How to calculate returns on government securities?
There are three T-bills variants and they vary based on the maturity period. They are 91 days, 182 days, and 364 days. T-bills do not carry an interest component, in fact, this is one of the biggest difference between T-bills and Bonds. T-bills are issued at a discount to their true (PAR) value and upon expiry, its redeemed at its true value.
For ex - consider a 91-day T-bill. Assume the true value (also called the Par value), is Rs.100. This T-bill is issued to you at a discount to its par value, Say Rs.97. After 91 days, you will get back Rs.100 and therefore you make a return of Rs.3. Think of it, this is as good as buying a stock at Rs.97 and selling it after 91 days at Rs.100. The only difference is that this is a guaranteed transaction, meaning, there is no risk of you selling below 100 (or above 100).
Yield essentially measures the return on your investment on an annualized basis. After all, all investments should be measured by its returns on an annualized basis. So if you have made 3 bucks over 91 days on an investment of Rs.97, then at this rate, how much would you have made on a yearly basis?
The formula is –
Yield = [Discount Value]/[Bond Price] * [365/number of days to maturity]
So in other words, the T-bill offers a return on investment of 12.4052%, but since you held it for 91 days, you will enjoy this return on a pro-rata basis.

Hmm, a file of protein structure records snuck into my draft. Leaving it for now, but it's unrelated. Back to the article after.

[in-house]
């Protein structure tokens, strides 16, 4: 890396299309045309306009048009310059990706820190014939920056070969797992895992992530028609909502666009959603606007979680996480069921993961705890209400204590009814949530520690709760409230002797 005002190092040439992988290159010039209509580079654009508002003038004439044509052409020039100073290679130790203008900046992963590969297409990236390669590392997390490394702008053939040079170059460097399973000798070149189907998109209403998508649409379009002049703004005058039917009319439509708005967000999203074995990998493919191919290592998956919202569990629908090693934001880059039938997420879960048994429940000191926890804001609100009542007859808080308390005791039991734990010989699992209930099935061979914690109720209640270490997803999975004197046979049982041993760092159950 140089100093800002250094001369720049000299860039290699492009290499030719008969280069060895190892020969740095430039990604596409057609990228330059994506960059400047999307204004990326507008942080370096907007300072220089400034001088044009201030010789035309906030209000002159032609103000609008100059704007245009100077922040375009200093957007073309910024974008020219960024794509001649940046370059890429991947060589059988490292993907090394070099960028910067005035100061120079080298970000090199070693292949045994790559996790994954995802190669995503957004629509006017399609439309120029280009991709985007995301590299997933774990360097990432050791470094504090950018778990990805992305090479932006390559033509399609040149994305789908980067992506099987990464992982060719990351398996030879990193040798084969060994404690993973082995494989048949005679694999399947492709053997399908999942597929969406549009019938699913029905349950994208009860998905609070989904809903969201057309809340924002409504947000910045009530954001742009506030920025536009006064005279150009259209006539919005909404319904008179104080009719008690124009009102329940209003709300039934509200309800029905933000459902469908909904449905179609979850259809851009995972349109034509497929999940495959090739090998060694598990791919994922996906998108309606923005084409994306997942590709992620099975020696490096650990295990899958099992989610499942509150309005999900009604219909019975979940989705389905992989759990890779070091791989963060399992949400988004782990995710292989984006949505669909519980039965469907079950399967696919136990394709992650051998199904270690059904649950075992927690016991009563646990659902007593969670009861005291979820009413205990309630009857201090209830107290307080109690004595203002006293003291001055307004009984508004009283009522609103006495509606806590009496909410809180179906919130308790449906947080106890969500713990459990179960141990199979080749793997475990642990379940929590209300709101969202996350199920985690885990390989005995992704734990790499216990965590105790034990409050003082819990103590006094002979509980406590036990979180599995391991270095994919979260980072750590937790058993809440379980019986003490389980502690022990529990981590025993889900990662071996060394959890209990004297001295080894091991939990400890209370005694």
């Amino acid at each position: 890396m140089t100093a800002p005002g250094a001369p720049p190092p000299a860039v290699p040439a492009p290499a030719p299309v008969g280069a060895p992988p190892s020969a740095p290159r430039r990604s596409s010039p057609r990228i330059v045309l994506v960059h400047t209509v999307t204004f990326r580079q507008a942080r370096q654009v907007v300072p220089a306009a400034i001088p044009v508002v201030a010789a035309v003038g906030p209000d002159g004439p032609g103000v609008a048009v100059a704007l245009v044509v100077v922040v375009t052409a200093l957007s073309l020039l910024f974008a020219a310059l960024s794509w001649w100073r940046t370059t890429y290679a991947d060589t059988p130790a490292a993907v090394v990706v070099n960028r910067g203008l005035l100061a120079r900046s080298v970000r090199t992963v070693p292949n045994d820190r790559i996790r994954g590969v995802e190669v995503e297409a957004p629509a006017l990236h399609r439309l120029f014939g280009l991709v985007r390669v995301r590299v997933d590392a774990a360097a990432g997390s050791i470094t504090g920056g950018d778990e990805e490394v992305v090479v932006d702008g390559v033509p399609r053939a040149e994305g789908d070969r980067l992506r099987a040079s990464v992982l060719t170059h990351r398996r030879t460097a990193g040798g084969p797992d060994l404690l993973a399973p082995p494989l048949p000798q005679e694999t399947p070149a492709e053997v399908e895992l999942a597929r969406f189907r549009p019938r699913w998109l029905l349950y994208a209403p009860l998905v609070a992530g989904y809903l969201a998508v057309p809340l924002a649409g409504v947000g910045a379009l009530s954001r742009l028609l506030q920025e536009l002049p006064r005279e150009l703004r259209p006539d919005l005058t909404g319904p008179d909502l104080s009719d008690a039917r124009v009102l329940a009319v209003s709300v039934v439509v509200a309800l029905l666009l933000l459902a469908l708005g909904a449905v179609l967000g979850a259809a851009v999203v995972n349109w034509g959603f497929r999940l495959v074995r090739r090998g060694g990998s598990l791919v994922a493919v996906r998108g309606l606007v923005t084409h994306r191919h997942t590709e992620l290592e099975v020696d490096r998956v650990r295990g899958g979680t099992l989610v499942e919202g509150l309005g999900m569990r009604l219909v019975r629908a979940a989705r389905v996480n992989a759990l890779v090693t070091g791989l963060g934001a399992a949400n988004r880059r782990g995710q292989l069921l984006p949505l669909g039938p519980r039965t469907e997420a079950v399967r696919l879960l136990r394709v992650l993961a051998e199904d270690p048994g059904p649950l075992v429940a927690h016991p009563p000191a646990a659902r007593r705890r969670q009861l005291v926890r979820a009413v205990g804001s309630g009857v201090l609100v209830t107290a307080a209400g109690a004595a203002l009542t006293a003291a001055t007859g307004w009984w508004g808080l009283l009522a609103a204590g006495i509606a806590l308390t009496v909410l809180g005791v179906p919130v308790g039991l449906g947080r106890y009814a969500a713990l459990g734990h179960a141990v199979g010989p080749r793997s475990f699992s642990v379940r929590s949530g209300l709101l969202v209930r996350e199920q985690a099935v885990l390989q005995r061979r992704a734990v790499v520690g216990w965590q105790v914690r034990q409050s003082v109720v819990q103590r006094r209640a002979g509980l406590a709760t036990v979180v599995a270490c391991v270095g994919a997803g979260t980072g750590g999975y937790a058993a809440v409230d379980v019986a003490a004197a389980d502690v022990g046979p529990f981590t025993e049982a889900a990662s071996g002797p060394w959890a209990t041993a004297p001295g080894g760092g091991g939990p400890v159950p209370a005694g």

Typical 91-day yields are around 6-7.5%. Needless to say, the higher the yield, the better it is.
Note: All yields are annualized
Bonds differ from T-bills on 2 counts. Bonds have long-dated maturities and they pay interest twice a year. Every bond issued will have a unique name or symbol. The symbol contains all the information you’d need. For example here is a symbol – 740GS2035A, and here is what this really means –
Annualized interest – 7.40%
Type – Government Securities (GS)
Maturity – 2035
Issue – ‘A’ means its a fresh issue (don’t worry much about this, just be aware that this is NSE’s internal nomenclature for their own book-keeping)
This issue is expiring in 2035 or 17 years from now (we are in 2018). If you were to invest in this bond, you will receive 7.4% interest every year until its maturity in 2035. Please note, the interest will be paid semi-annually, so you will get 3.7% interest twice a year. Finally, upon maturity, you will also get back your principal amount.
Every bond has a Par value, of say Rs.100. When you invest in a bond, you usually invest either at a discount (ex: 98, 97 etc) or at par (100), or at a premium to par (101,102 etc). The price at which you invest in a bond depends on something called as an ‘auction process’.
Now, consider you invest in 700GS2020 (7% with a maturity of 2020 or 2 years from now) at a discount price of 98.4. Assume, you invested in 150 of these bonds, so you’d pay –
= Rs. 14,760/-
|Time Period||Interest||Cash flow||Remarks|
|0 – 6 Months||3.5%||3.5% * 100 * 150 = Rs.525||Half year interest|
|6 months – 1 year||3.5%||3.5% * 100 * 150 = Rs.525||Half year interest|
|1 – 1.5 years||3.5%||3.5% * 100 * 150 = Rs.525||Half year interest|
|1.5 – 2 years||3.5%||3.5% * 100 * 150 = Rs.525||Half year interest|
|At Maturity (2 years)||Principal repayment at Par||150 * 100 = 15,000||Additional Rs.240|
So on an investment of Rs.14,760/- you will earn –
525 + 525 + 525 + 525 + 15,000
= 2100 + 15,000
If you do the math, the yield on this works out to approximately 7.88%. RBI has explained the calculation of yield here, do check this if you are keen to know more.
Refer to the G-Secs chapter on Varsity for a detailed explanation.